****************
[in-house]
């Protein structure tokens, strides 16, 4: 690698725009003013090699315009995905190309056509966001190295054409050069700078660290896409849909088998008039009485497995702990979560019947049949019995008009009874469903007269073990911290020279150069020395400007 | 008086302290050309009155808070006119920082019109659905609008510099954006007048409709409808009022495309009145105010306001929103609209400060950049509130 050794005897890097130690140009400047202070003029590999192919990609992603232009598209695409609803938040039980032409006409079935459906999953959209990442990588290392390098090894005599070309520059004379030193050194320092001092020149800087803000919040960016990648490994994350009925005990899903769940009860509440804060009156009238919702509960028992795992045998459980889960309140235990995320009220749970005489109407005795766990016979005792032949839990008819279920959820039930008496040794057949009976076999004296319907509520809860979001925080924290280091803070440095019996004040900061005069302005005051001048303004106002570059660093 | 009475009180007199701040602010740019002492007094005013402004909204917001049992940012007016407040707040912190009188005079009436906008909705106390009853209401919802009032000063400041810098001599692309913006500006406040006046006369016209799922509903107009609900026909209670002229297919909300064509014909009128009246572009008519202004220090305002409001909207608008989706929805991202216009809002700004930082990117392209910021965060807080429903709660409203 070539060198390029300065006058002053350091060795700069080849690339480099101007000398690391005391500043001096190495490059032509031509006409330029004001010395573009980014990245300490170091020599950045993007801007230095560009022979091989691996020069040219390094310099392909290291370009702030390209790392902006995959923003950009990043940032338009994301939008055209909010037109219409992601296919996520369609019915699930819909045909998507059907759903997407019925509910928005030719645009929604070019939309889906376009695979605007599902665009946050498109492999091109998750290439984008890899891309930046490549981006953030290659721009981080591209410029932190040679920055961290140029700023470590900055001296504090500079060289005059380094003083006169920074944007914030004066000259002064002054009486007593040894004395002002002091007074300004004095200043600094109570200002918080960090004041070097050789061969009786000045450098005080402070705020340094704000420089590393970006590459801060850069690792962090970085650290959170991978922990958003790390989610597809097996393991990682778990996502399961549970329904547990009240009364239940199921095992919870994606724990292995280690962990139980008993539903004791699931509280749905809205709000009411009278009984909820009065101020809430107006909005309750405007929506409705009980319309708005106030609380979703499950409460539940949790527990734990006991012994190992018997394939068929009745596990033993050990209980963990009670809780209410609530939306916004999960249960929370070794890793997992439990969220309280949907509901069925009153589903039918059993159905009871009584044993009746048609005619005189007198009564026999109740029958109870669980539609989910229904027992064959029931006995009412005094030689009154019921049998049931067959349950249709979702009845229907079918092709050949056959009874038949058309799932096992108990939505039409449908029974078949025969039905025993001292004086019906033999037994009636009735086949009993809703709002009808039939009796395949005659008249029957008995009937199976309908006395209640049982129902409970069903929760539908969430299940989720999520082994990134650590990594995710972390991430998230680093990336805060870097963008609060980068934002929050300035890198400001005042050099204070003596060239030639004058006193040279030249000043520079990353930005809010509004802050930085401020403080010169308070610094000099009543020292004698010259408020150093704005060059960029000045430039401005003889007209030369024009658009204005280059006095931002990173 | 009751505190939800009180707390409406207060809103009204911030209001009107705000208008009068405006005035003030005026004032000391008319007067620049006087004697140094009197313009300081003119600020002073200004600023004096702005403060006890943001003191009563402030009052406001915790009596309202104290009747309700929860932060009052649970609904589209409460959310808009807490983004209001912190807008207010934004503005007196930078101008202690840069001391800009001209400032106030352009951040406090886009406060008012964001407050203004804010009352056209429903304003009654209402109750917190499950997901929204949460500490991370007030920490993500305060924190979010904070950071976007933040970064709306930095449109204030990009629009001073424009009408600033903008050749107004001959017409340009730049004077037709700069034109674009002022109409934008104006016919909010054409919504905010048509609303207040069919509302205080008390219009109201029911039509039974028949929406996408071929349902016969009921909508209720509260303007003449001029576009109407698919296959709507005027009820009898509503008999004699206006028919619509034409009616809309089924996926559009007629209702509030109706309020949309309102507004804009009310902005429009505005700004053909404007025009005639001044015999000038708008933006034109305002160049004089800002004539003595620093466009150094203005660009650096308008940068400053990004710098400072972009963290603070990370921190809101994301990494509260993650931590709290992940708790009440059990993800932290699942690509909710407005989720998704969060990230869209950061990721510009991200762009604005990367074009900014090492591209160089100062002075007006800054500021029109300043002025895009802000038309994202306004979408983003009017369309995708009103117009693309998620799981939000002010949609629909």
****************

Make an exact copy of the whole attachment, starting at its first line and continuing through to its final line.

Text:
[in-house]
């Protein structure tokens, strides 16, 4: 690698725009003013090699315009995905190309056509966001190295054409050069700078660290896409849909088998008039009485497995702990979560019947049949019995008009009874469903007269073990911290020279150069020395400007 | 008086302290050309009155808070006119920082019109659905609008510099954006007048409709409808009022495309009145105010306001929103609209400060950049509130 050794005897890097130690140009400047202070003029590999192919990609992603232009598209695409609803938040039980032409006409079935459906999953959209990442990588290392390098090894005599070309520059004379030193050194320092001092020149800087803000919040960016990648490994994350009925005990899903769940009860509440804060009156009238919702509960028992795992045998459980889960309140235990995320009220749970005489109407005795766990016979005792032949839990008819279920959820039930008496040794057949009976076999004296319907509520809860979001925080924290280091803070440095019996004040900061005069302005005051001048303004106002570059660093 | 009475009180007199701040602010740019002492007094005013402004909204917001049992940012007016407040707040912190009188005079009436906008909705106390009853209401919802009032000063400041810098001599692309913006500006406040006046006369016209799922509903107009609900026909209670002229297919909300064509014909009128009246572009008519202004220090305002409001909207608008989706929805991202216009809002700004930082990117392209910021965060807080429903709660409203 070539060198390029300065006058002053350091060795700069080849690339480099101007000398690391005391500043001096190495490059032509031509006409330029004001010395573009980014990245300490170091020599950045993007801007230095560009022979091989691996020069040219390094310099392909290291370009702030390209790392902006995959923003950009990043940032338009994301939008055209909010037109219409992601296919996520369609019915699930819909045909998507059907759903997407019925509910928005030719645009929604070019939309889906376009695979605007599902665009946050498109492999091109998750290439984008890899891309930046490549981006953030290659721009981080591209410029932190040679920055961290140029700023470590900055001296504090500079060289005059380094003083006169920074944007914030004066000259002064002054009486007593040894004395002002002091007074300004004095200043600094109570200002918080960090004041070097050789061969009786000045450098005080402070705020340094704000420089590393970006590459801060850069690792962090970085650290959170991978922990958003790390989610597809097996393991990682778990996502399961549970329904547990009240009364239940199921095992919870994606724990292995280690962990139980008993539903004791699931509280749905809205709000009411009278009984909820009065101020809430107006909005309750405007929506409705009980319309708005106030609380979703499950409460539940949790527990734990006991012994190992018997394939068929009745596990033993050990209980963990009670809780209410609530939306916004999960249960929370070794890793997992439990969220309280949907509901069925009153589903039918059993159905009871009584044993009746048609005619005189007198009564026999109740029958109870669980539609989910229904027992064959029931006995009412005094030689009154019921049998049931067959349950249709979702009845229907079918092709050949056959009874038949058309799932096992108990939505039409449908029974078949025969039905025993001292004086019906033999037994009636009735086949009993809703709002009808039939009796395949005659008249029957008995009937199976309908006395209640049982129902409970069903929760539908969430299940989720999520082994990134650590990594995710972390991430998230680093990336805060870097963008609060980068934002929050300035890198400001005042050099204070003596060239030639004058006193040279030249000043520079990353930005809010509004802050930085401020403080010169308070610094000099009543020292004698010259408020150093704005060059960029000045430039401005003889007209030369024009658009204005280059006095931002990173 | 009751505190939800009180707390409406207060809103009204911030209001009107705000208008009068405006005035003030005026004032000391008319007067620049006087004697140094009197313009300081003119600020002073200004600023004096702005403060006890943001003191009563402030009052406001915790009596309202104290009747309700929860932060009052649970609904589209409460959310808009807490983004209001912190807008207010934004503005007196930078101008202690840069001391800009001209400032106030352009951040406090886009406060008012964001407050203004804010009352056209429903304003009654209402109750917190499950997901929204949460500490991370007030920490993500305060924190979010904070950071976007933040970064709306930095449109204030990009629009001073424009009408600033903008050749107004001959017409340009730049004077037709700069034109674009002022109409934008104006016919909010054409919504905010048509609303207040069919509302205080008390219009109201029911039509039974028949929406996408071929349902016969009921909508209720509260303007003449001029576009109407698919296959709507005027009820009898509503008999004699206006028919619509034409009616809309089924996926559009007629209702509030109706309020949309309102507004804009009310902005429009505005700004053909404007025009005639001044015999000038708008933006034109305002160049004089800002004539003595620093466009150094203005660009650096308008940068400053990004710098400072972009963290603070990370921190809101994301990494509260993650931590709290992940708790009440059990993800932290699942690509909710407005989720998704969060990230869209950061990721510009991200762009604005990367074009900014090492591209160089100062002075007006800054500021029109300043002025895009802000038309994202306004979408983003009017369309995708009103117009693309998620799981939000002010949609629909």